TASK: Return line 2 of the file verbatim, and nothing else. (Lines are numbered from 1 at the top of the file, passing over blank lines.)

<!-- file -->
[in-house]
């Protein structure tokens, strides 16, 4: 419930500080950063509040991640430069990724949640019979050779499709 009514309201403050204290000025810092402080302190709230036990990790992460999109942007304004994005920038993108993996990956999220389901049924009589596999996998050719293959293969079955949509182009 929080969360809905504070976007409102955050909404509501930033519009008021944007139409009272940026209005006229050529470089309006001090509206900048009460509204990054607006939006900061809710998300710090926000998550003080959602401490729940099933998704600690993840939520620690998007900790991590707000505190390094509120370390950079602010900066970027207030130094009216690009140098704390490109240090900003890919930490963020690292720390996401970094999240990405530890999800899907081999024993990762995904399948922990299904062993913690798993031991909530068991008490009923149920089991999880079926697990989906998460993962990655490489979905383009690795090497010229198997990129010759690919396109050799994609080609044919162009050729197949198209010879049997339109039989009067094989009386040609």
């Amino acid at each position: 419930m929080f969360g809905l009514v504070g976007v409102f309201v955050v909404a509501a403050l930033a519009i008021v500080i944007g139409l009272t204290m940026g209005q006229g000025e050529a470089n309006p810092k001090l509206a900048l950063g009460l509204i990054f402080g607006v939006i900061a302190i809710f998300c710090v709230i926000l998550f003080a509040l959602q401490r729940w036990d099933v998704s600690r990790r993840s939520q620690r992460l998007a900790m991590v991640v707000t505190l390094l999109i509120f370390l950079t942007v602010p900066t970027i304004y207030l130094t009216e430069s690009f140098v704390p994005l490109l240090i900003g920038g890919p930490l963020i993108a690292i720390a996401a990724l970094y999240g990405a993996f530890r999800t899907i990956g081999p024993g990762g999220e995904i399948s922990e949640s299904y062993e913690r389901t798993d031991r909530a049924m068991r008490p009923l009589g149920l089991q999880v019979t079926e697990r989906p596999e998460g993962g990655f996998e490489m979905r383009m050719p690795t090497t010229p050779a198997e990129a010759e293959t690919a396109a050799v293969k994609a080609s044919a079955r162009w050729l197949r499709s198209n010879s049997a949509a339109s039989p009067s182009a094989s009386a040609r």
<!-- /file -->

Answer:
């Protein structure tokens, strides 16, 4: 419930500080950063509040991640430069990724949640019979050779499709 009514309201403050204290000025810092402080302190709230036990990790992460999109942007304004994005920038993108993996990956999220389901049924009589596999996998050719293959293969079955949509182009 929080969360809905504070976007409102955050909404509501930033519009008021944007139409009272940026209005006229050529470089309006001090509206900048009460509204990054607006939006900061809710998300710090926000998550003080959602401490729940099933998704600690993840939520620690998007900790991590707000505190390094509120370390950079602010900066970027207030130094009216690009140098704390490109240090900003890919930490963020690292720390996401970094999240990405530890999800899907081999024993990762995904399948922990299904062993913690798993031991909530068991008490009923149920089991999880079926697990989906998460993962990655490489979905383009690795090497010229198997990129010759690919396109050799994609080609044919162009050729197949198209010879049997339109039989009067094989009386040609």